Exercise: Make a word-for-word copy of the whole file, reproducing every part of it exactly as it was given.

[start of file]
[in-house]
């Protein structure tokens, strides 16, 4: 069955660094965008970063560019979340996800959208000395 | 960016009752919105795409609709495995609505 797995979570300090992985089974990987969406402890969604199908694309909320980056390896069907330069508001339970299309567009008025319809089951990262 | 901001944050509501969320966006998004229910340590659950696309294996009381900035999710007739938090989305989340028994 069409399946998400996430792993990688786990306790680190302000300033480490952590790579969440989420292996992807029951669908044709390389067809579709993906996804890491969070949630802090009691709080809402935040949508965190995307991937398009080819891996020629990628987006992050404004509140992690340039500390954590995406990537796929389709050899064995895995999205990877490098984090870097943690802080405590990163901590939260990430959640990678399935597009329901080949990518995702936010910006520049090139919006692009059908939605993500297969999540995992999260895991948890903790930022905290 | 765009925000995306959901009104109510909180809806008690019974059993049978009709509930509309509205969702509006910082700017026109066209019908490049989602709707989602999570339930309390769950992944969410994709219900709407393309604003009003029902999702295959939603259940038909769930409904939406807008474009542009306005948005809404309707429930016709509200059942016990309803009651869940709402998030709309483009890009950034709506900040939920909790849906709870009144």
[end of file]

[in-house]
């Protein structure tokens, strides 16, 4: 069955660094965008970063560019979340996800959208000395 | 960016009752919105795409609709495995609505 797995979570300090992985089974990987969406402890969604199908694309909320980056390896069907330069508001339970299309567009008025319809089951990262 | 901001944050509501969320966006998004229910340590659950696309294996009381900035999710007739938090989305989340028994 069409399946998400996430792993990688786990306790680190302000300033480490952590790579969440989420292996992807029951669908044709390389067809579709993906996804890491969070949630802090009691709080809402935040949508965190995307991937398009080819891996020629990628987006992050404004509140992690340039500390954590995406990537796929389709050899064995895995999205990877490098984090870097943690802080405590990163901590939260990430959640990678399935597009329901080949990518995702936010910006520049090139919006692009059908939605993500297969999540995992999260895991948890903790930022905290 | 765009925000995306959901009104109510909180809806008690019974059993049978009709509930509309509205969702509006910082700017026109066209019908490049989602709707989602999570339930309390769950992944969410994709219900709407393309604003009003029902999702295959939603259940038909769930409904939406807008474009542009306005948005809404309707429930016709509200059942016990309803009651869940709402998030709309483009890009950034709506900040939920909790849906709870009144």